Weeding Womb

Creative Destruction

Creative Destruction by Edward M. Lerner. Hmm. An okay read, but "more of the same" - an old suspense film plot with more SF and less, er, suspense.

On the surface, this is the story of a man, top "xenotechnomist" (what an unwieldy word) at a powerful megacorporation, whose friend dies in an accident. The man soon learns that the accident wasn't very accidental at all and that his own company might be responsible. He then stumbles on a conspiracy by his bosses to gain unprecedented power and wealth through illicit technology, a conspiracy that is willing to kill to protect itself.

Stop me if you heard this one, right?

Basically, the story follows your standard suspense plot - hero gets letter (e-mail) from dead person which implicates Powerful People. Powerful People use various means to scare hero. Hero risks life against ever-increasing force, defeats villains in the last seconds before their plans come to fruition.

Except for that last part. Here, the hero never risks his life (he never seems in danger, even) and gets someone else to defeat the villains for him. He provides the ideas for the victory, but due to the interplanetary nature of the setting, he doesn't do it himself. Oh, and the victory is far from complete - while the megacorp doesn't win ultimate power, the whole world is plunged into economic crisis.

The real star of the show is the setting: Earth has made first contact with other lifeforms via radio waves (so there's a light-speed delay). Seems there's a handful of races out there, all of whom seem to be under one government each, and each race trades technology with the others.

The initial deluge of mature technologies - particularly a replacement for the internal combustion engine - throws the Earth's economy into turmoil. Once the smoke clears and the balance of power has changed entirely (oil is now nothing but a minor chemical feedstock), the UN steps in and takes over the tech ordering. Major companies each petition the UN to put in a request for certain technology. If the UN decides that the technology won't cripple the economy again, they do the asking and decide what to trade for it. The info is made public, so no one has a monopoly. Notable is that the UN refuses to ask for nanotechnology, due to the almost-certain side effect of a second massive economic upheaval. They also refuse to send one of the alien groups fusion technology, due to the powerful, seemingly weapons-grade, lasers it uses.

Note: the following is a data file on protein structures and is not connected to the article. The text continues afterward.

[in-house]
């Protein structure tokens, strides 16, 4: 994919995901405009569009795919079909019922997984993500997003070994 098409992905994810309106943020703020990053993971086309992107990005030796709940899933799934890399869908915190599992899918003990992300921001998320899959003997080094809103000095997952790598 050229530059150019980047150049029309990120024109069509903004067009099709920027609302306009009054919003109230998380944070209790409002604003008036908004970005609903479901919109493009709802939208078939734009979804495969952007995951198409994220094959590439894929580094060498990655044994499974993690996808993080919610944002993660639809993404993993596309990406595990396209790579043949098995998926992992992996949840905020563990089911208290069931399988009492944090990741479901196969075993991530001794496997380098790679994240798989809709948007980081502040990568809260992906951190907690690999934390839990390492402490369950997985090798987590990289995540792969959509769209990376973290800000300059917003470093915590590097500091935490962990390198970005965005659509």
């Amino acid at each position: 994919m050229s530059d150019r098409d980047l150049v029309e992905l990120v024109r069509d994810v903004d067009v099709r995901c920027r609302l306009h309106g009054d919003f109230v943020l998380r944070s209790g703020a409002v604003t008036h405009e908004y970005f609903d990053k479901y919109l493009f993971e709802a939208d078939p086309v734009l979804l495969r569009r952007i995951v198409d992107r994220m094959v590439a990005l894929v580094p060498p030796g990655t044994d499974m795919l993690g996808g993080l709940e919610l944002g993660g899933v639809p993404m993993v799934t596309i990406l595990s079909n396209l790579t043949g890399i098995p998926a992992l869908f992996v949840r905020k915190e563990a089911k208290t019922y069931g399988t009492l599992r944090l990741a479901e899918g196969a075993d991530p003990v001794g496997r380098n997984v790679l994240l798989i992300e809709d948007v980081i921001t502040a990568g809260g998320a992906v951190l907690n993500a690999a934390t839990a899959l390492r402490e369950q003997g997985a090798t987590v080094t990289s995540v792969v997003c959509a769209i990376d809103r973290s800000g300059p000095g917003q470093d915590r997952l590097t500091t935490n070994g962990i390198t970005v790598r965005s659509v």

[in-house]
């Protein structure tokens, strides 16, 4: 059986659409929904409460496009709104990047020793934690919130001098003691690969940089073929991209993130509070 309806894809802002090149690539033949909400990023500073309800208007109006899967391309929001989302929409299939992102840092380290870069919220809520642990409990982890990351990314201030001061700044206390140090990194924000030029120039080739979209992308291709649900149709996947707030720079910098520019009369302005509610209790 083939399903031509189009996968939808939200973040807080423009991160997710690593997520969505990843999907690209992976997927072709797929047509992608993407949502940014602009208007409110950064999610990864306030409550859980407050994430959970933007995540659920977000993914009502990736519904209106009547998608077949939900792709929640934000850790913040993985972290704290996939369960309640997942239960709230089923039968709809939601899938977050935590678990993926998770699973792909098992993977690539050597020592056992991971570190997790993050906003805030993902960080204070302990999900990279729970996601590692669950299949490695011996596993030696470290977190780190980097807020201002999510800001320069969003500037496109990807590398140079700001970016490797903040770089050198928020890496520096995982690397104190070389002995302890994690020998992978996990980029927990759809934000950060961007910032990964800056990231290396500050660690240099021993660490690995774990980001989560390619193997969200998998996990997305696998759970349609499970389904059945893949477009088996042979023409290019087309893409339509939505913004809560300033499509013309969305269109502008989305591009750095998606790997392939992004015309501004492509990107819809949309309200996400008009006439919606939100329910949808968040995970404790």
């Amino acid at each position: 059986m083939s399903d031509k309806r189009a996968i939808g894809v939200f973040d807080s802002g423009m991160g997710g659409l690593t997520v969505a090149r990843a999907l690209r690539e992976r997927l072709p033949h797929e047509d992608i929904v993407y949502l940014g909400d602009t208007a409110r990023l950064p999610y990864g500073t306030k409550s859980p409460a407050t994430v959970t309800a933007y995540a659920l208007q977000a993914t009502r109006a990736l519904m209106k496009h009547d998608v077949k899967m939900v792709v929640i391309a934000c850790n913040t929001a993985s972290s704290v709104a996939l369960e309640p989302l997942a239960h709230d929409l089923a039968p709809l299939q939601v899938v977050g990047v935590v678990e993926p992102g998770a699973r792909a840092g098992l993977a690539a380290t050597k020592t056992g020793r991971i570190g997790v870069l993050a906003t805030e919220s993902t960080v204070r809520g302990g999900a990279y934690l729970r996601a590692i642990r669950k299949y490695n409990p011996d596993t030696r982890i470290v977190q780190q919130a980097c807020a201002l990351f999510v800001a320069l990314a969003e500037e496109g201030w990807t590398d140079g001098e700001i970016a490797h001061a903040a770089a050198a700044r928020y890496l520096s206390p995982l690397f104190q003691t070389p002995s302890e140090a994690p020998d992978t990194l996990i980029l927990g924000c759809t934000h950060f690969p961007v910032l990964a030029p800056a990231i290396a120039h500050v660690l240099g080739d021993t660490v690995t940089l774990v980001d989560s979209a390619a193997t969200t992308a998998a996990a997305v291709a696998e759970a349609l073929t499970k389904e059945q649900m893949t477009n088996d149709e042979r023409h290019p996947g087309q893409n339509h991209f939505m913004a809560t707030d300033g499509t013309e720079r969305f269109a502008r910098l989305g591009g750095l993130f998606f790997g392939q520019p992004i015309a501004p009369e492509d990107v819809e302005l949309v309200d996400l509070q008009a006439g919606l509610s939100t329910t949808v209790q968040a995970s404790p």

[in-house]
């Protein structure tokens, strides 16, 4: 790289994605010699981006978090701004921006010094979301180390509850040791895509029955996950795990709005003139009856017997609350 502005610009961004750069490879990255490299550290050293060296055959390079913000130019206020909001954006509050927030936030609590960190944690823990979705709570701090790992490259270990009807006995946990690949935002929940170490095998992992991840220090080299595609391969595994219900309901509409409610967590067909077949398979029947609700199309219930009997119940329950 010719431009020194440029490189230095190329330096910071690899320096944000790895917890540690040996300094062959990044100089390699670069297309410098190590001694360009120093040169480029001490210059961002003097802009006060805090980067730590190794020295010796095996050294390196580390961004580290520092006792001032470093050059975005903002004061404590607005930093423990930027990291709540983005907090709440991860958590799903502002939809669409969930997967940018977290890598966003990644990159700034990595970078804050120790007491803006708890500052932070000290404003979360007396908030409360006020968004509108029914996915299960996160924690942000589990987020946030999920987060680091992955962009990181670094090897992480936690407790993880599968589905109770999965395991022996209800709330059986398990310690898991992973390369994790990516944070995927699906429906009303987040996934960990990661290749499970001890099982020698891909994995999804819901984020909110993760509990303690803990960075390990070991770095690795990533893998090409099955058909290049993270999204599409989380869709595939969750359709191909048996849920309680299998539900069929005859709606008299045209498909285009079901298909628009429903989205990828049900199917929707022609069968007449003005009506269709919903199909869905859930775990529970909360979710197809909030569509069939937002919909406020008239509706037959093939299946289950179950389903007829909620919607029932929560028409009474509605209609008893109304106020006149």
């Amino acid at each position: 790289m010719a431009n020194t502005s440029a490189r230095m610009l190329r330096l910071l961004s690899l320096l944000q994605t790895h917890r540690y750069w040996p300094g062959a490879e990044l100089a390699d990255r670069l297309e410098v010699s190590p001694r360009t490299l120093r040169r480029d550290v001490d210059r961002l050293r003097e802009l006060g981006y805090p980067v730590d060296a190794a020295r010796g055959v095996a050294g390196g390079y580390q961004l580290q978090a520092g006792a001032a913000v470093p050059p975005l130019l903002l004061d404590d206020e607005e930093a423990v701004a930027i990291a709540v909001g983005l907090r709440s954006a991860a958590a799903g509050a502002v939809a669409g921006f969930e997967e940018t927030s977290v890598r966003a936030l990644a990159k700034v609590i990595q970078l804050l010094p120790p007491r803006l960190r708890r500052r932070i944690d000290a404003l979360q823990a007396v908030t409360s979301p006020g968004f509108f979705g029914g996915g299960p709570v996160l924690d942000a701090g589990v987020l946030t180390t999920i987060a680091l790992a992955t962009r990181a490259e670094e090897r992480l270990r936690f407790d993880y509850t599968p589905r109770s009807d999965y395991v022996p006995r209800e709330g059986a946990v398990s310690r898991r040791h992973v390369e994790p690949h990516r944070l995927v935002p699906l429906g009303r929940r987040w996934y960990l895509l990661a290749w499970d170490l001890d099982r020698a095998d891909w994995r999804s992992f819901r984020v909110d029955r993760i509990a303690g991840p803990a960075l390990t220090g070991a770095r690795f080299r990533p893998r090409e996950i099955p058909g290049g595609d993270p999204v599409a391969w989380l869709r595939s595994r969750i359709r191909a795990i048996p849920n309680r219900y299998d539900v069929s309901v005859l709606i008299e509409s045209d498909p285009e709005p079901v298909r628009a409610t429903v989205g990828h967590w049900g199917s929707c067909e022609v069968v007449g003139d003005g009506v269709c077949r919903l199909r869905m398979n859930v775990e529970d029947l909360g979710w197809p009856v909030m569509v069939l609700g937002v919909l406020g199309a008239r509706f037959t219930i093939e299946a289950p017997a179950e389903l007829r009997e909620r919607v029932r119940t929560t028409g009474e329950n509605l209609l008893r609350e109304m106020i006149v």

Into this world come a need for technomists, techno-economists. Their job is to predict future technologies and their effects on the market. A special group of these people are xenotechnomists, ones who work specifically to predict what the next alien tech influx is going to do, and how to make the most cash from it.

Every major company has one (and only one) xenotechnomist (no good abbreviation for this word, it seems) and a bunch of technomists. The UN seems to be the only group who employs more than one xenotechnomist, for reasons unknown and unelaborated.

(In case you haven't guessed, the evil megacorp is doing an end-run around the UN and directly trading the fusion tech for nanotech, which they'll then have a monopoly on. Evil is seemingly an unknown concept to the aliens, as they believe it when the megacorp claim to be a bunch of non-humans living on Europa.)